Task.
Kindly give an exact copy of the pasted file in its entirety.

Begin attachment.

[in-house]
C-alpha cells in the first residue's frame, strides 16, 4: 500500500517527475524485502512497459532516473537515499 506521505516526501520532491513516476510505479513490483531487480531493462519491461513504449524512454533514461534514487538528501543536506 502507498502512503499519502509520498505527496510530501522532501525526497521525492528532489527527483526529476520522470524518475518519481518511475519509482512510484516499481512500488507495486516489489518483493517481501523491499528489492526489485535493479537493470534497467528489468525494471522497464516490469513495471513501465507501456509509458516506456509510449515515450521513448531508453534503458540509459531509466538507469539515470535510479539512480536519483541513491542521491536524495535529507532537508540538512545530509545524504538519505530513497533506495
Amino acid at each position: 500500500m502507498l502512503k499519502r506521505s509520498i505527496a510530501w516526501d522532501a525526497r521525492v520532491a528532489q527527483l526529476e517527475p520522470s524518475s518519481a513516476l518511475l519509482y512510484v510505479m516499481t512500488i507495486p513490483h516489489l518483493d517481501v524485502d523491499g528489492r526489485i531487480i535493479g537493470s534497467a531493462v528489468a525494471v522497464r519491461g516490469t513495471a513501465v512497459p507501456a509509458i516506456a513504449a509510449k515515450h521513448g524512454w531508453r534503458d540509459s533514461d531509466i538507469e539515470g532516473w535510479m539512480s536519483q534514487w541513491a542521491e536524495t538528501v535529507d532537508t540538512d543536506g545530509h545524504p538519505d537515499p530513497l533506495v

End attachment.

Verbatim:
[in-house]
C-alpha cells in the first residue's frame, strides 16, 4: 500500500517527475524485502512497459532516473537515499 506521505516526501520532491513516476510505479513490483531487480531493462519491461513504449524512454533514461534514487538528501543536506 502507498502512503499519502509520498505527496510530501522532501525526497521525492528532489527527483526529476520522470524518475518519481518511475519509482512510484516499481512500488507495486516489489518483493517481501523491499528489492526489485535493479537493470534497467528489468525494471522497464516490469513495471513501465507501456509509458516506456509510449515515450521513448531508453534503458540509459531509466538507469539515470535510479539512480536519483541513491542521491536524495535529507532537508540538512545530509545524504538519505530513497533506495
Amino acid at each position: 500500500m502507498l502512503k499519502r506521505s509520498i505527496a510530501w516526501d522532501a525526497r521525492v520532491a528532489q527527483l526529476e517527475p520522470s524518475s518519481a513516476l518511475l519509482y512510484v510505479m516499481t512500488i507495486p513490483h516489489l518483493d517481501v524485502d523491499g528489492r526489485i531487480i535493479g537493470s534497467a531493462v528489468a525494471v522497464r519491461g516490469t513495471a513501465v512497459p507501456a509509458i516506456a513504449a509510449k515515450h521513448g524512454w531508453r534503458d540509459s533514461d531509466i538507469e539515470g532516473w535510479m539512480s536519483q534514487w541513491a542521491e536524495t538528501v535529507d532537508t540538512d543536506g545530509h545524504p538519505d537515499p530513497l533506495v